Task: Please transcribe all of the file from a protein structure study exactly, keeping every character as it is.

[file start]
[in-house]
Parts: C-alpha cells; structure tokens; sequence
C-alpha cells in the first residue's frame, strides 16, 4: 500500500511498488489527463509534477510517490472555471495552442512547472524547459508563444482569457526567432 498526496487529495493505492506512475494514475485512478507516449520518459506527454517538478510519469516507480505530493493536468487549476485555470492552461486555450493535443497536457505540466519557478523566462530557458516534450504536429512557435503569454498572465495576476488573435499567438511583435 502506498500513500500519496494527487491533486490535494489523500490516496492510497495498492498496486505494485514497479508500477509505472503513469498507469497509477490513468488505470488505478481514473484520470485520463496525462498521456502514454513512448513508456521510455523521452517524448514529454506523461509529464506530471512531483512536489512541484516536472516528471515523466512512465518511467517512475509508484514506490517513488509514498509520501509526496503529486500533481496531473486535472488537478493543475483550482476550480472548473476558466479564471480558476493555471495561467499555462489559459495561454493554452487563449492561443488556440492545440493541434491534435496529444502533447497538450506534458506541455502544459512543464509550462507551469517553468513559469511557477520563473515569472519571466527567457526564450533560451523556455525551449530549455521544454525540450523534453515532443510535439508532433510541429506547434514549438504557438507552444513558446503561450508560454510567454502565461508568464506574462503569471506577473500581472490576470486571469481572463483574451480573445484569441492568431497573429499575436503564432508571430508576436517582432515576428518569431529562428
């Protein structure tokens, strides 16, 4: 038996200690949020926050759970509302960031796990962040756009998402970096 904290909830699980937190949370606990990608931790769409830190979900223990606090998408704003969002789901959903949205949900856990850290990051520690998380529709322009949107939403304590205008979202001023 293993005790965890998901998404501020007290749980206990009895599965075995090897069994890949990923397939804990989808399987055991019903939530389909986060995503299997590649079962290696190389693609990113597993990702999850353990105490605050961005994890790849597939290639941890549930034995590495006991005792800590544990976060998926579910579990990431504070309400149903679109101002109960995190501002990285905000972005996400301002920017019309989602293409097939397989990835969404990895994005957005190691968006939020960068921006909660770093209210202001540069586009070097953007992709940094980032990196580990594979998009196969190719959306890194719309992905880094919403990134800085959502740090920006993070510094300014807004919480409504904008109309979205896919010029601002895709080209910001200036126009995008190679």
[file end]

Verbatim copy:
[in-house]
Parts: C-alpha cells; structure tokens; sequence
C-alpha cells in the first residue's frame, strides 16, 4: 500500500511498488489527463509534477510517490472555471495552442512547472524547459508563444482569457526567432 498526496487529495493505492506512475494514475485512478507516449520518459506527454517538478510519469516507480505530493493536468487549476485555470492552461486555450493535443497536457505540466519557478523566462530557458516534450504536429512557435503569454498572465495576476488573435499567438511583435 502506498500513500500519496494527487491533486490535494489523500490516496492510497495498492498496486505494485514497479508500477509505472503513469498507469497509477490513468488505470488505478481514473484520470485520463496525462498521456502514454513512448513508456521510455523521452517524448514529454506523461509529464506530471512531483512536489512541484516536472516528471515523466512512465518511467517512475509508484514506490517513488509514498509520501509526496503529486500533481496531473486535472488537478493543475483550482476550480472548473476558466479564471480558476493555471495561467499555462489559459495561454493554452487563449492561443488556440492545440493541434491534435496529444502533447497538450506534458506541455502544459512543464509550462507551469517553468513559469511557477520563473515569472519571466527567457526564450533560451523556455525551449530549455521544454525540450523534453515532443510535439508532433510541429506547434514549438504557438507552444513558446503561450508560454510567454502565461508568464506574462503569471506577473500581472490576470486571469481572463483574451480573445484569441492568431497573429499575436503564432508571430508576436517582432515576428518569431529562428
């Protein structure tokens, strides 16, 4: 038996200690949020926050759970509302960031796990962040756009998402970096 904290909830699980937190949370606990990608931790769409830190979900223990606090998408704003969002789901959903949205949900856990850290990051520690998380529709322009949107939403304590205008979202001023 293993005790965890998901998404501020007290749980206990009895599965075995090897069994890949990923397939804990989808399987055991019903939530389909986060995503299997590649079962290696190389693609990113597993990702999850353990105490605050961005994890790849597939290639941890549930034995590495006991005792800590544990976060998926579910579990990431504070309400149903679109101002109960995190501002990285905000972005996400301002920017019309989602293409097939397989990835969404990895994005957005190691968006939020960068921006909660770093209210202001540069586009070097953007992709940094980032990196580990594979998009196969190719959306890194719309992905880094919403990134800085959502740090920006993070510094300014807004919480409504904008109309979205896919010029601002895709080209910001200036126009995008190679």